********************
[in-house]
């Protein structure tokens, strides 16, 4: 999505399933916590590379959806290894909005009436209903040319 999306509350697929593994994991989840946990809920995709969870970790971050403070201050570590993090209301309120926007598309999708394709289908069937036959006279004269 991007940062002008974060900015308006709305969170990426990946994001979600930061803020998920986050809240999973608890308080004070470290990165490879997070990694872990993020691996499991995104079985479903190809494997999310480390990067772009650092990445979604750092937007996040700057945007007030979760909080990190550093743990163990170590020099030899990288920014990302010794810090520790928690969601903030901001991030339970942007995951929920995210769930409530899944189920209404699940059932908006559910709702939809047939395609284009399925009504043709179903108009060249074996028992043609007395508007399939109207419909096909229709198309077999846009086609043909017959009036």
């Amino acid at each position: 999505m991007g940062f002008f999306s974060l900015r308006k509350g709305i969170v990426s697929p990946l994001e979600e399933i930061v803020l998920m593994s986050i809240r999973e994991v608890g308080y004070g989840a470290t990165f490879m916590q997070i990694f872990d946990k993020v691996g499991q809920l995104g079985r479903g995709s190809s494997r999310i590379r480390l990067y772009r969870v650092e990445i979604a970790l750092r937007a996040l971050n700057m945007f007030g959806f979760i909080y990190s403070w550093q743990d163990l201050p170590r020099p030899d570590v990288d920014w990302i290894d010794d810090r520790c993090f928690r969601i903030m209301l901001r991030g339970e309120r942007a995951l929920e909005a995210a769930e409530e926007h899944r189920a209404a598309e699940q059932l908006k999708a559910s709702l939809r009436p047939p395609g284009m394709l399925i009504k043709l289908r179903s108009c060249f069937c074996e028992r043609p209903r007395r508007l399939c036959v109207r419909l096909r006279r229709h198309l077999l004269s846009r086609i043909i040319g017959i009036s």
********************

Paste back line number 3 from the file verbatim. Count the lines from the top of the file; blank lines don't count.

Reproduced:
């Amino acid at each position: 999505m991007g940062f002008f999306s974060l900015r308006k509350g709305i969170v990426s697929p990946l994001e979600e399933i930061v803020l998920m593994s986050i809240r999973e994991v608890g308080y004070g989840a470290t990165f490879m916590q997070i990694f872990d946990k993020v691996g499991q809920l995104g079985r479903g995709s190809s494997r999310i590379r480390l990067y772009r969870v650092e990445i979604a970790l750092r937007a996040l971050n700057m945007f007030g959806f979760i909080y990190s403070w550093q743990d163990l201050p170590r020099p030899d570590v990288d920014w990302i290894d010794d810090r520790c993090f928690r969601i903030m209301l901001r991030g339970e309120r942007a995951l929920e909005a995210a769930e409530e926007h899944r189920a209404a598309e699940q059932l908006k999708a559910s709702l939809r009436p047939p395609g284009m394709l399925i009504k043709l289908r179903s108009c060249f069937c074996e028992r043609p209903r007395r508007l399939c036959v109207r419909l096909r006279r229709h198309l077999l004269s846009r086609i043909i040319g017959i009036s």